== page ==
However, as the landmark analysis suggests, animals in both learning groups applied spatial memory to navigate the maze, although spatial maps were irrelevant information in the cue task and interfered with localization of the platform (Fig. 3E). Thus the effects of the sleep restriction were not equivalent in both tasks: spatial sleep-restricted animals, which could not effectively use spatial maps, tended to use a random search strategy that was less effective because the platform was invisible. In the cue group, however, this strategy afforded benefit over animals who searched for the platform in previous locations. These observations are consistent with recent findings by Bjorness et al. (2005) that showed that selective PS deprivation impaired learning of a spatial navigation task by altering the behavioral strategies employed by the rats to solve the maze.

In addition, sleep-restricted animals compensated for their lost SWS in the latter half of the rest phase, which may have “protected” processes that support explicit memory consolidation. PS, on the other hand, was not compensated for during this time—thus resulting in impaired spatial learning. It should be noted, however, that polysomnographic recordings were not obtained during the dark phase; thus the possibility that PS was recovered during the active phase cannot be ruled out.

It is interesting to speculate that the impairment of hippocampal function played a role in defining the spatial search strategy that worked best in sleep-restricted animals. Degradation in declarative memory dependent processing may have removed a strongly competing cognitive process (spatial maps) and improved the efficiency of a cue-directed search strategy. This interpretation is supported, in part, by the increase in latencies on day 4 observed in the non–sleep-restricted cue animals, suggesting that repeated exposures to the maze environment reinforced the use of spatial maps over a cue oriented search strategy.

Finally, it should be noted that on day 4 of training, sleep-restricted spatial animals caught up with their non–sleep-restricted counterparts. This suggests that sleep restriction did not eliminate the capacity to acquire and use spatial maps but simply delayed the stabilization of the hippocampal-dependent behavior.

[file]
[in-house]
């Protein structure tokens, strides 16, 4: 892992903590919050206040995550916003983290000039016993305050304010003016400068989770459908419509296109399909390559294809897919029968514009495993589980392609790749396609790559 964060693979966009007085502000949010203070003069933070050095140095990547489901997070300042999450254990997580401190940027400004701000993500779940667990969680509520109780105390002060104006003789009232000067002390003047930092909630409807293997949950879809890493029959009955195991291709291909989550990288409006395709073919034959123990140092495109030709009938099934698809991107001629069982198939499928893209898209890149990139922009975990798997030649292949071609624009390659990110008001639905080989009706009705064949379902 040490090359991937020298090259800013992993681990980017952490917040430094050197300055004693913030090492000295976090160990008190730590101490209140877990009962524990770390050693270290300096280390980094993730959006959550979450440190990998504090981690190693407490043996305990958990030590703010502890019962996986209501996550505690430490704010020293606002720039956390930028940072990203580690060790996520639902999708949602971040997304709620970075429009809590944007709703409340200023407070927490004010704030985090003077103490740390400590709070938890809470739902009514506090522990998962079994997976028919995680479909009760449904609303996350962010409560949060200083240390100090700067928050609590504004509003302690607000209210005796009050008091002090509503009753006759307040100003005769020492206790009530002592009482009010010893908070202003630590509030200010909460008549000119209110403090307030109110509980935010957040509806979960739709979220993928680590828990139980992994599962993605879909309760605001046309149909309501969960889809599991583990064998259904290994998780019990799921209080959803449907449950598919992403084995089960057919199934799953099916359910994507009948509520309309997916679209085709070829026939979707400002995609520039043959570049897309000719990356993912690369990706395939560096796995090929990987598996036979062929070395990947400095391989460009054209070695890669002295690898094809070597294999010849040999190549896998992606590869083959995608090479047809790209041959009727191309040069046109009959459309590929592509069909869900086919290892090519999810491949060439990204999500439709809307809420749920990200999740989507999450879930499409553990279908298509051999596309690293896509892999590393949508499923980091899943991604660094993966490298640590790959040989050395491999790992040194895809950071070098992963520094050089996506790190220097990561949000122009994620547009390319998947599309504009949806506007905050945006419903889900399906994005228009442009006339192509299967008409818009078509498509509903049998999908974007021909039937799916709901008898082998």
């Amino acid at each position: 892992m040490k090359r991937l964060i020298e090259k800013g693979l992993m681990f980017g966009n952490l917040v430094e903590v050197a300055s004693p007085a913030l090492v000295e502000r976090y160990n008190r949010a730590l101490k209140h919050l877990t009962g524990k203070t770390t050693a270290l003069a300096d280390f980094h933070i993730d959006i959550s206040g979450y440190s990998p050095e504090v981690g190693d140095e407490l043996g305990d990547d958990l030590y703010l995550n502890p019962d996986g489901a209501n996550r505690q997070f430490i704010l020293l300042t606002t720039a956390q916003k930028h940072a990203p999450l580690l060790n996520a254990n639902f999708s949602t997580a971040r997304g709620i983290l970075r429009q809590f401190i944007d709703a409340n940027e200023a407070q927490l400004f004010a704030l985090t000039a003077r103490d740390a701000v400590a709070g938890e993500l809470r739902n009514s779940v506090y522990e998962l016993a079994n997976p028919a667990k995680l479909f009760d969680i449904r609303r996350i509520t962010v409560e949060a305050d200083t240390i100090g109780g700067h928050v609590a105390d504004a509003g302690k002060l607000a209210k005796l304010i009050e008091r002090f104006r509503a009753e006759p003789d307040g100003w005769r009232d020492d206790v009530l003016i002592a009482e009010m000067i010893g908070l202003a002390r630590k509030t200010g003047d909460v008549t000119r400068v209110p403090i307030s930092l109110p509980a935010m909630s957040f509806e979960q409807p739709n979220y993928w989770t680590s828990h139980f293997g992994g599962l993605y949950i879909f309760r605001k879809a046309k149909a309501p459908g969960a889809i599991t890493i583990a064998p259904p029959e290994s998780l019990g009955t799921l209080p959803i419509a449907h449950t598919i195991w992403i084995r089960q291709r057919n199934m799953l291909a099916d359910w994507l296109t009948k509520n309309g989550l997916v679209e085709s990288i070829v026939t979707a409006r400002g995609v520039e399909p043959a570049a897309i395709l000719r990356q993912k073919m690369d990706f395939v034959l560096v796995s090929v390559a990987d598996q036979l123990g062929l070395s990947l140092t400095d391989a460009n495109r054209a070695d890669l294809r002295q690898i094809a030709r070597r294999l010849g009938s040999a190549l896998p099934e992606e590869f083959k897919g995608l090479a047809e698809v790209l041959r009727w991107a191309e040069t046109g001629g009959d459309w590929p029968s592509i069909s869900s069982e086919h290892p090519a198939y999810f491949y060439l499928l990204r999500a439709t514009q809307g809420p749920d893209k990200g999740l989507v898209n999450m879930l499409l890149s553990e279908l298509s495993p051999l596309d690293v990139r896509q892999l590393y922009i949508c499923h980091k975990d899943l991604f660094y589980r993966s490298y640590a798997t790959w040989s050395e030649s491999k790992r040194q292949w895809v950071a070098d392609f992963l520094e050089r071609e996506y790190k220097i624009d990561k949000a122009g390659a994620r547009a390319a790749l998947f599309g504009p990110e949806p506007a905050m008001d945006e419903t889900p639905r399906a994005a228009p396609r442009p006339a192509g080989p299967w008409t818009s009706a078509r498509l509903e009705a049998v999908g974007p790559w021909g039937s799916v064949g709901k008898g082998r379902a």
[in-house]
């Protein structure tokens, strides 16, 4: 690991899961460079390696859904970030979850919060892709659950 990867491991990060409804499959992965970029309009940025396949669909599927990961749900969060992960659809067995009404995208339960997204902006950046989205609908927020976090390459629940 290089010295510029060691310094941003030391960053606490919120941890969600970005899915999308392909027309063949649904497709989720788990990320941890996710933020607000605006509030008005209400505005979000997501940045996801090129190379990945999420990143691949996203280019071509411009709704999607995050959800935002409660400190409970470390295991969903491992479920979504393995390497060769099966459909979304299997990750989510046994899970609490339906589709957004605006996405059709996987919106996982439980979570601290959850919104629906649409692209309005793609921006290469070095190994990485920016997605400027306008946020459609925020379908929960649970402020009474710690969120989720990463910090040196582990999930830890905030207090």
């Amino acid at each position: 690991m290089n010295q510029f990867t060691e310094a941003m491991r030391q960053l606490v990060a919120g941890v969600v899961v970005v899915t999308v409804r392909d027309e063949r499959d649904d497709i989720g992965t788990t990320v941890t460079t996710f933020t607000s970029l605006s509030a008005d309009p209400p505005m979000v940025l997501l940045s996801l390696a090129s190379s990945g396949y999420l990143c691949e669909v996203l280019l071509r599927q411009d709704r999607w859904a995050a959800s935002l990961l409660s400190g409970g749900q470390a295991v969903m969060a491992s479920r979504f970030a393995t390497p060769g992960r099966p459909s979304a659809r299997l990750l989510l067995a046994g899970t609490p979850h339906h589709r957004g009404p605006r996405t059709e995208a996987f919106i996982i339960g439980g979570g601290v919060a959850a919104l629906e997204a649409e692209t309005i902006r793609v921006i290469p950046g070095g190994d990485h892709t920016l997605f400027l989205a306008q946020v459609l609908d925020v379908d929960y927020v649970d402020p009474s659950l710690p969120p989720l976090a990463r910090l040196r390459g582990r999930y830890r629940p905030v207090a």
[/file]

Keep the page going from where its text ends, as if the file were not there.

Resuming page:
The effects of the learning task on neurogenesis are consistent with prior findings. Gould et al. (1999) showed that spatial but not cue animals had increased survival in the granule cell layer. Similarly, we showed that spatial animals had a significantly higher rate of cell survival than cue animals if they were allowed to sleep after training. Thus our findings confirm that experience that engages the hippocampus can increase neurogenesis (Leuner et al. 2004; Shors et al. 2002). We also observed comparatively high levels of cell survival. A possible explanation for this is the fact that we used female rats, in contrast to other studies that used male rats. Sex differences account for different levels of proliferation (higher in males) and survival (higher in females) (Perfilieva et al. 2001).

The effects of sleep restriction on cell survival are complementary to Guzman-Marin et al. (2003), who showed that sleep restriction significantly reduced proliferation in the granule cell layer. Our findings extend this observation to a much milder sleep restriction paradigm and suggest that sleep restriction, and subsequent alterations in the quality of sleep, may also affect survival and fate determination of newborn cells, resulting in a net decrease in neurogenesis. Notably, our method of sleep restriction was such that animals remained spontaneously active through social interaction and stimulation with novel objects. Such an experience is more similar to situations of enriched environment rather than standard methods of sleep deprivation (e.g., automated drum, gentle handling). Environmental enrichment has been shown to augment, rather than attenuate, neurogenesis in the hippocampus (e.g., Kempermann et al. 1997, 1998; Nilsson et al. 1999), underscoring the selectivity of the effects of sleep loss on hippocampus-dependent learning.